"In our opinion, the loss of three lower front teeth is a serious permanent disfigurement. Moreover, such a loss, within the contemplation of clause (e) [LSA-R.S. 23:1221(4)(p)] is [also] a serious permanent impairment of a physical function, since it interferes with the one, sustaining the loss in eating. The fact that the teeth may be, and in this instance were, replaced does not wholly remove the disfigurement or the impairment, or the seriousness of either, though it lessens it. The case does not come within the exception that the clause makes with reference to cases already provided for [within the provisions already made] * * *." (emphasis supplied)
Plaintiff's loss of front teeth, though replaced by bridgework which could be viewed and observed without difficulty by prospective employers might, in some circumstances, conceivably reduce plaintiff's competitive chances of obtaining certain kinds of employment and is, therefore, disfigurement in the compensation sense.
In my opinion, to the extent that Davis stands for the proposition that the loss of a front tooth (teeth) is not disfigurement it is incorrect and, therefore, we should rigidly adhere to Odom.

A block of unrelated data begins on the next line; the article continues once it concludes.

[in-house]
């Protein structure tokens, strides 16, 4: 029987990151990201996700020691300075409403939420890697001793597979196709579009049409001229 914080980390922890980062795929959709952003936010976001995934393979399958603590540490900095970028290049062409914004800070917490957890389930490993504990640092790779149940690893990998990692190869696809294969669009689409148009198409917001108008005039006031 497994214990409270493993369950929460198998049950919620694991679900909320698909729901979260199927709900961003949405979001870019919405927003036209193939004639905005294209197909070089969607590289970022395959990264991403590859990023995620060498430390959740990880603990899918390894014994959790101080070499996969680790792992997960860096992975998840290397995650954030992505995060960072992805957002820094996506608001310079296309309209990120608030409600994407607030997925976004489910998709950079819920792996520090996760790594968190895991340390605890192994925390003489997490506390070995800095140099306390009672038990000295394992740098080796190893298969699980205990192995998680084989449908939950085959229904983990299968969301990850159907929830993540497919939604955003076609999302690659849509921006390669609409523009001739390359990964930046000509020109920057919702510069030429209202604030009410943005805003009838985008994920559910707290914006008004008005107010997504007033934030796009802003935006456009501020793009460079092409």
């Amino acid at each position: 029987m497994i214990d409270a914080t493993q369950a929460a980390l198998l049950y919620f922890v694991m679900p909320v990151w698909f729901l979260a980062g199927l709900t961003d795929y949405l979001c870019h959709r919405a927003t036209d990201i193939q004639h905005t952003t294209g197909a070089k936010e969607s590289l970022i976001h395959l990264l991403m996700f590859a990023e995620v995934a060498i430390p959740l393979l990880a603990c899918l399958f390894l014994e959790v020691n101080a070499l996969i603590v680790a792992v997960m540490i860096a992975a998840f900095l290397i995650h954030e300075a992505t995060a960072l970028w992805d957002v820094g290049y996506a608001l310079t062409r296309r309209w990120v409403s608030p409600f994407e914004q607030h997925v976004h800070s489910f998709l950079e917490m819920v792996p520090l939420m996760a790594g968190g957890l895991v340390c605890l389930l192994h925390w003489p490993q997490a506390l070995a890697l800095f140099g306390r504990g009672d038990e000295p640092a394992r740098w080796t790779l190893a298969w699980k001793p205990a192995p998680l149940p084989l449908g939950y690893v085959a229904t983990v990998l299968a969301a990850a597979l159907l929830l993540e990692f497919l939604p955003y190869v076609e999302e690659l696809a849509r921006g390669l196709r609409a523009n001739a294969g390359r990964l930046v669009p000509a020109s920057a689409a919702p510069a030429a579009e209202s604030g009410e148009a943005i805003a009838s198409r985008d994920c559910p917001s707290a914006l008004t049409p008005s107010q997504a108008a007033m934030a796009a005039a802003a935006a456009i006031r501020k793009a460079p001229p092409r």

I am further of the opinion that the compensation principle requires a commitment to a liberal construction of the Workmen's Compensation Act to include injured workmen within its provisions rather than exclude them. Fundamental to the Workmen's Compensation Act is the theory of compromise in which the employer and employee each surrenders certain advantages in order to gain others which are more important to both of them and to society. Therefore, it appears that the basic purpose of the Workmen's Compensation Act is inclusion of employers and employees and not their exclusion, and its presumptions and its penalties are directed toward effective coverage rather than noncoverage.
The court is vested with discretion in fixing an award pursuant to the provisions of LSA-R.S. 23:1221(4)(p). Accordingly, I would conclude that the district court did not err in making the award of compensation it did under Section 1221(4)(p). cf. Fruge v. Hub City Iron Works, supra.
For the foregoing reasons, I respectfully dissent.